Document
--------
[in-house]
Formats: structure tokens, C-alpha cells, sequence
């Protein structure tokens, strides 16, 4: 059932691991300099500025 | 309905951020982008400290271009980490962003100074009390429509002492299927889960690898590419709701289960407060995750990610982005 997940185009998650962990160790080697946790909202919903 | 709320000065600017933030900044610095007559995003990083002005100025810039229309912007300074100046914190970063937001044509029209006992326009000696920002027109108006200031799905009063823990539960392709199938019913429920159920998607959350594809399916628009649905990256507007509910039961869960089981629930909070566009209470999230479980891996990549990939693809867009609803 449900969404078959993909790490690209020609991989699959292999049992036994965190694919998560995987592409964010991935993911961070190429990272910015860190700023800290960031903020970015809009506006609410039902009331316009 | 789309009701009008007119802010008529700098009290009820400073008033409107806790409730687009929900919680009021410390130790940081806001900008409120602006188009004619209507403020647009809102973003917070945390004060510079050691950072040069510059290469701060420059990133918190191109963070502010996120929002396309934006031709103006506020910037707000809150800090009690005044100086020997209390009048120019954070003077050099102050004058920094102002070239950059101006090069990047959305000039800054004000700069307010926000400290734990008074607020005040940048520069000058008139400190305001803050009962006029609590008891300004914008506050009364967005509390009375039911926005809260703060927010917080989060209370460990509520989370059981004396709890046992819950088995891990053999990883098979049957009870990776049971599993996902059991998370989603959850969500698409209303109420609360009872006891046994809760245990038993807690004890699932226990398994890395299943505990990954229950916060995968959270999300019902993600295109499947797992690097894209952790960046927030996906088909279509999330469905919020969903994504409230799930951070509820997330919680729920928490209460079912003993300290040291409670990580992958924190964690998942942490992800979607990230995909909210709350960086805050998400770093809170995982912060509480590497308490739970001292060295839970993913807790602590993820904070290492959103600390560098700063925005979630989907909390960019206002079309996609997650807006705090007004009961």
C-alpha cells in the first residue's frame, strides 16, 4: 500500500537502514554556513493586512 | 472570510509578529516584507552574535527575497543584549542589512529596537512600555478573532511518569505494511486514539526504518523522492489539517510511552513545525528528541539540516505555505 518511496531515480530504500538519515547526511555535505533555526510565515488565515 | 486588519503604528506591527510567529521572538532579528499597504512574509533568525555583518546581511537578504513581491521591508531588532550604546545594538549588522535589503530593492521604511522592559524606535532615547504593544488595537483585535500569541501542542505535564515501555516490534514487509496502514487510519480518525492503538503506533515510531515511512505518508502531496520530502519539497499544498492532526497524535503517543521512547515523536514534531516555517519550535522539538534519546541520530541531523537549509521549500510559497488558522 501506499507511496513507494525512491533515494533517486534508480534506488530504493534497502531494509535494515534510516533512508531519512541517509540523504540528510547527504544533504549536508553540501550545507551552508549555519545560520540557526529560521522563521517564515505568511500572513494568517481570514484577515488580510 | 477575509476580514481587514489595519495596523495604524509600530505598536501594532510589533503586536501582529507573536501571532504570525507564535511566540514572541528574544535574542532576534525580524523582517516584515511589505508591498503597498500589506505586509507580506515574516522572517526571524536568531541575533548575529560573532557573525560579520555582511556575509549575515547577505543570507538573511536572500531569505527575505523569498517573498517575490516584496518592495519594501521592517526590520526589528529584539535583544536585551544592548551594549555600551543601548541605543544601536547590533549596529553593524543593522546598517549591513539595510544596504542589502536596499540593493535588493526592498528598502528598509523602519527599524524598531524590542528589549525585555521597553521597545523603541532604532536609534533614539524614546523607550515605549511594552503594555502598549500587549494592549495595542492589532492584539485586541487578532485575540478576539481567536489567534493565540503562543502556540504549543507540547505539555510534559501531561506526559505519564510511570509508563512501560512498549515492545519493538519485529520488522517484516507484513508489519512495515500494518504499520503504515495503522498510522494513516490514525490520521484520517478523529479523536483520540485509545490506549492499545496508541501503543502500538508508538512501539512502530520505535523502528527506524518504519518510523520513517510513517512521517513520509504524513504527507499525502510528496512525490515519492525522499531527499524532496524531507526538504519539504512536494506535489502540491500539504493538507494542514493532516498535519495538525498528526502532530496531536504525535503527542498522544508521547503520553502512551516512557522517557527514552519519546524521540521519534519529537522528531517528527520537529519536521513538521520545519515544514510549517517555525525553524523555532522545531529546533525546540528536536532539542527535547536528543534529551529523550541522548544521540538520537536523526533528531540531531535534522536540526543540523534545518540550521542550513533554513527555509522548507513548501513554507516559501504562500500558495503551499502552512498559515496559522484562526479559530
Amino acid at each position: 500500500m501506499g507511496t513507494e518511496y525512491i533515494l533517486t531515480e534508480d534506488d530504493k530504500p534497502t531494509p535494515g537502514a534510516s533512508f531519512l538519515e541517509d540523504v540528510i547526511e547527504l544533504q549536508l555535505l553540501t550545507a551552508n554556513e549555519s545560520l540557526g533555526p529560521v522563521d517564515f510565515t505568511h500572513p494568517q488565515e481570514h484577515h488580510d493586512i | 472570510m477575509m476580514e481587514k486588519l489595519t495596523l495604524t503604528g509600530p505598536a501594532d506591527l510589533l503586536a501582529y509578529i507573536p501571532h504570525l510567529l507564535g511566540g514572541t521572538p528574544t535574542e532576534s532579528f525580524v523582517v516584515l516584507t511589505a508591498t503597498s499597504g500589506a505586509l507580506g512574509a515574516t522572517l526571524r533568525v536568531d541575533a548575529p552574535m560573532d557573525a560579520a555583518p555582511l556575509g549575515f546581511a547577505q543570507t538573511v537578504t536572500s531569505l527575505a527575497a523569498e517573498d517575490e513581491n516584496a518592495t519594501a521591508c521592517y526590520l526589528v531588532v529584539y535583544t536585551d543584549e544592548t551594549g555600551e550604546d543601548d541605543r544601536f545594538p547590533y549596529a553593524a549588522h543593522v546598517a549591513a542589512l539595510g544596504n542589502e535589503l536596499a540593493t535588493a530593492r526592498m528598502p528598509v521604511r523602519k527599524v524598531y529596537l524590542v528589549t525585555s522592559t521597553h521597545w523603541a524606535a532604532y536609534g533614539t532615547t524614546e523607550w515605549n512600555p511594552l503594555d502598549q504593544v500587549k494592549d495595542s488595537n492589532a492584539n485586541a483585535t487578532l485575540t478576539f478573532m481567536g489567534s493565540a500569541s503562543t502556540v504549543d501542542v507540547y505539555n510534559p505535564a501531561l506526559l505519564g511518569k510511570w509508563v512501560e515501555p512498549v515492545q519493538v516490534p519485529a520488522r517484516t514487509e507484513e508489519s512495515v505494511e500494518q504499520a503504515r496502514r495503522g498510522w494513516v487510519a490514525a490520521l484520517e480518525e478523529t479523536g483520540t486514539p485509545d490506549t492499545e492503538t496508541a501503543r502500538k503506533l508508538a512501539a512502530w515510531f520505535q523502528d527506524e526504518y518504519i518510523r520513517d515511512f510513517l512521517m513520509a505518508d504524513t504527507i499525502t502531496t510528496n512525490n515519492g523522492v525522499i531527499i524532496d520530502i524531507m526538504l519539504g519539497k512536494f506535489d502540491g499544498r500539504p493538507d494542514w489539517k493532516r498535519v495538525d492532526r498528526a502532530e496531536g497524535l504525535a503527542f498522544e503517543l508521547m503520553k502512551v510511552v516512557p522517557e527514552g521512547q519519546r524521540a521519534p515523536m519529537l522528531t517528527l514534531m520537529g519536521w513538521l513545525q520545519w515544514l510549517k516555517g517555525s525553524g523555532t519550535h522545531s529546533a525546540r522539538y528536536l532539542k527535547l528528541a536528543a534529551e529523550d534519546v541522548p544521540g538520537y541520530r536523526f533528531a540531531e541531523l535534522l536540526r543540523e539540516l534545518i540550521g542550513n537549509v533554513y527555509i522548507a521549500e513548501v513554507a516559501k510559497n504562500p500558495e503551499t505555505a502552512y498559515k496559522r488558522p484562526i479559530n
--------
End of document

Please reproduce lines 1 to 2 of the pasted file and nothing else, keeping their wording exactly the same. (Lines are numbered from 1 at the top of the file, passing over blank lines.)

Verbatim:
[in-house]
Formats: structure tokens, C-alpha cells, sequence